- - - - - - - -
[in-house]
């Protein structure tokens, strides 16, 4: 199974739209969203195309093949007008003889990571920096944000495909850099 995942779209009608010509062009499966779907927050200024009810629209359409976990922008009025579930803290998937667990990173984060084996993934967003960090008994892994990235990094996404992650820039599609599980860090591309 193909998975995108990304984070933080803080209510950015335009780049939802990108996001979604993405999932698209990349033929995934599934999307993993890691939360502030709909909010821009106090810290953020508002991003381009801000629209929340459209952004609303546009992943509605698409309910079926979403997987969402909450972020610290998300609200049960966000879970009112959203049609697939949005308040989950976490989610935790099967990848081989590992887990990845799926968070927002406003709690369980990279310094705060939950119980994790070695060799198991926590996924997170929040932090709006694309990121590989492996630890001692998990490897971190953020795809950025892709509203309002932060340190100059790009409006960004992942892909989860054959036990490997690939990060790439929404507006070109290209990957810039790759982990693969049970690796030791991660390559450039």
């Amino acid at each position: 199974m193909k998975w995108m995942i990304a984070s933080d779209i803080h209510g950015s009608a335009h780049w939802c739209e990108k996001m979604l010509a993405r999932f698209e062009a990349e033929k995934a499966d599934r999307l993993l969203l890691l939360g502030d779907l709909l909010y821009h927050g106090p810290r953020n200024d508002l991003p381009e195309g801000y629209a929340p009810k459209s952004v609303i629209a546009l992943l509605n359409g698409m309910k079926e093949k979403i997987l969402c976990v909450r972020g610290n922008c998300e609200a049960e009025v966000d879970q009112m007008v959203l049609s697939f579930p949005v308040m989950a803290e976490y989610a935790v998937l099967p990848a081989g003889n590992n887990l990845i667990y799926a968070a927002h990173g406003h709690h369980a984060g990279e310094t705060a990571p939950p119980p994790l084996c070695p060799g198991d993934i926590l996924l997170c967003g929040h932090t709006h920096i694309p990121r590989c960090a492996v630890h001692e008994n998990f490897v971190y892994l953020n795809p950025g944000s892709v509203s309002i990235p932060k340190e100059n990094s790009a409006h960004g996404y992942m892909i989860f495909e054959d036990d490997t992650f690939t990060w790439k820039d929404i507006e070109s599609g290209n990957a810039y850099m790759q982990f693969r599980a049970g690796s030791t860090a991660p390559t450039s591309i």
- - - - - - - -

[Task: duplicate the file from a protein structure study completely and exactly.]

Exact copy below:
[in-house]
């Protein structure tokens, strides 16, 4: 199974739209969203195309093949007008003889990571920096944000495909850099 995942779209009608010509062009499966779907927050200024009810629209359409976990922008009025579930803290998937667990990173984060084996993934967003960090008994892994990235990094996404992650820039599609599980860090591309 193909998975995108990304984070933080803080209510950015335009780049939802990108996001979604993405999932698209990349033929995934599934999307993993890691939360502030709909909010821009106090810290953020508002991003381009801000629209929340459209952004609303546009992943509605698409309910079926979403997987969402909450972020610290998300609200049960966000879970009112959203049609697939949005308040989950976490989610935790099967990848081989590992887990990845799926968070927002406003709690369980990279310094705060939950119980994790070695060799198991926590996924997170929040932090709006694309990121590989492996630890001692998990490897971190953020795809950025892709509203309002932060340190100059790009409006960004992942892909989860054959036990490997690939990060790439929404507006070109290209990957810039790759982990693969049970690796030791991660390559450039």
């Amino acid at each position: 199974m193909k998975w995108m995942i990304a984070s933080d779209i803080h209510g950015s009608a335009h780049w939802c739209e990108k996001m979604l010509a993405r999932f698209e062009a990349e033929k995934a499966d599934r999307l993993l969203l890691l939360g502030d779907l709909l909010y821009h927050g106090p810290r953020n200024d508002l991003p381009e195309g801000y629209a929340p009810k459209s952004v609303i629209a546009l992943l509605n359409g698409m309910k079926e093949k979403i997987l969402c976990v909450r972020g610290n922008c998300e609200a049960e009025v966000d879970q009112m007008v959203l049609s697939f579930p949005v308040m989950a803290e976490y989610a935790v998937l099967p990848a081989g003889n590992n887990l990845i667990y799926a968070a927002h990173g406003h709690h369980a984060g990279e310094t705060a990571p939950p119980p994790l084996c070695p060799g198991d993934i926590l996924l997170c967003g929040h932090t709006h920096i694309p990121r590989c960090a492996v630890h001692e008994n998990f490897v971190y892994l953020n795809p950025g944000s892709v509203s309002i990235p932060k340190e100059n990094s790009a409006h960004g996404y992942m892909i989860f495909e054959d036990d490997t992650f690939t990060w790439k820039d929404i507006e070109s599609g290209n990957a810039y850099m790759q982990f693969r599980a049970g690796s030791t860090a991660p390559t450039s591309i």